A photograph of an animal long-gone evokes a feeling of loss more than a painting ever can. Often tinted sepia or black-and-white, these images were mainly taken in zoos or wildlife parks, and in a handful of cases featured the last known individual of the species. There are some familiar examples, such as Martha, the last Passenger Pigeon, or the Ivory-billed Woodpecker, recently fledged and perching happily on the hat of one of the biologists that had just ringed it. But for every Martha there are a number of less familiar extinct birds and mammals that were caught on camera prior to their demise.
The photographic record of extinction is the focus of this remarkable book, written by the world's leading authority on vanished animals, Errol Fuller. Lost Animals features photographs dating from around 1870 to as recently as 2004, the year that saw the demise of the Hawaiian Po'ouli. From a mother Thylacine and her pups to now-extinct birds such as the Heath Hen and Carolina Parakeet, Fuller tells the tale of each animal, why it became extinct, and discusses the circumstances surrounding the photography itself, in a book rich with unique images.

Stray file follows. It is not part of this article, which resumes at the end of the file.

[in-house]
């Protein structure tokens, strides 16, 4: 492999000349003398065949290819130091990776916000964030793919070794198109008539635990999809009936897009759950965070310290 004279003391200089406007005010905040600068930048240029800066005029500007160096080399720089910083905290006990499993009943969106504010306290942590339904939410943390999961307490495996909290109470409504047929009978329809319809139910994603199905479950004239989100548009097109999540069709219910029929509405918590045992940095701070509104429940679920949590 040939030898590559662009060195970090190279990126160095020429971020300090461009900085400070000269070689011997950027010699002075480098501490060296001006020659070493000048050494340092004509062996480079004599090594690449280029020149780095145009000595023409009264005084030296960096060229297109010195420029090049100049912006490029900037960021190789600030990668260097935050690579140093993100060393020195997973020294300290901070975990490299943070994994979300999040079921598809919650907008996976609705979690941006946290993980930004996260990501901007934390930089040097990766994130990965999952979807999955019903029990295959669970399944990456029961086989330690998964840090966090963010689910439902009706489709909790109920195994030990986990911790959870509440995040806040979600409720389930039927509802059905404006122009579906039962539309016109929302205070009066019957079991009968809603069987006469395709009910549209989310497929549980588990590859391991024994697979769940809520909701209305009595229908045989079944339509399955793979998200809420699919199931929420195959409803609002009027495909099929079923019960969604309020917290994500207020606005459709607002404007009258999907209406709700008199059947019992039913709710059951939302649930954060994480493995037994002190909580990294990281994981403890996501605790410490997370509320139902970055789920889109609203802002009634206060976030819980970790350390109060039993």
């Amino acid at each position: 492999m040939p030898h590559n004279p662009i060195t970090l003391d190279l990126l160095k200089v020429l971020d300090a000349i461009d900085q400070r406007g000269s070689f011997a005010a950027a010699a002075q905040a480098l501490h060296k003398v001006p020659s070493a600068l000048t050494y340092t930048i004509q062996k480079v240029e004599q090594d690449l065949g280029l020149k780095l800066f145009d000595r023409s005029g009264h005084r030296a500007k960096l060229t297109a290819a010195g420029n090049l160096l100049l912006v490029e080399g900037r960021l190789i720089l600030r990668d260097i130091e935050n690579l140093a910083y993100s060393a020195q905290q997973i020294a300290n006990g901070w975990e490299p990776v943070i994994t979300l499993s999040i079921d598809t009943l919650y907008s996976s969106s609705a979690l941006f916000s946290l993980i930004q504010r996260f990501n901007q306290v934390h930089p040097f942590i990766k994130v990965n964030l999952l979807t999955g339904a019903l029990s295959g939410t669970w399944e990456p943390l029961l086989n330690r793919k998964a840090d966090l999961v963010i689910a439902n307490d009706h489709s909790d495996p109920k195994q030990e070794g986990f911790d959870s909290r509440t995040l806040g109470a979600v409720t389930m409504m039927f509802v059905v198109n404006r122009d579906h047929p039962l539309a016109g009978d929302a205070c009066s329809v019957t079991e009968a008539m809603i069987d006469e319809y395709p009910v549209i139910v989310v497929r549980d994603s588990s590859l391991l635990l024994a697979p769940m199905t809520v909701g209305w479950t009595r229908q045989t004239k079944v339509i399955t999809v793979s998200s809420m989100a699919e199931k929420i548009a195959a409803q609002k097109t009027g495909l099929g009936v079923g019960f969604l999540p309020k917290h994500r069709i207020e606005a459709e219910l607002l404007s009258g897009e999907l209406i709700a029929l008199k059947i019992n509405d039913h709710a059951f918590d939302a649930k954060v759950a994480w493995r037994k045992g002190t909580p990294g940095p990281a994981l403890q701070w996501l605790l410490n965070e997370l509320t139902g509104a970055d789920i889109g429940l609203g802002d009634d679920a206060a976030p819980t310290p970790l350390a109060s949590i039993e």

The photographs themselves are poignant and compelling. They provide a tangible link to animals that have now vanished forever, in a book that brings the past to life while delivering a warning for the future.
Since 1987, when he published the first edition of his seminal Extinct Birds, Errol Fuller has been the world's number one authority on extinct birds. An author and artist, Fuller's many titles include a breathtaking monograph on The Great Auk (2000) and Dodo - From Extinction To Icon (2002). His last book was a stunning review of the Birds of Paradise, co-authored with Sir David Attenborough.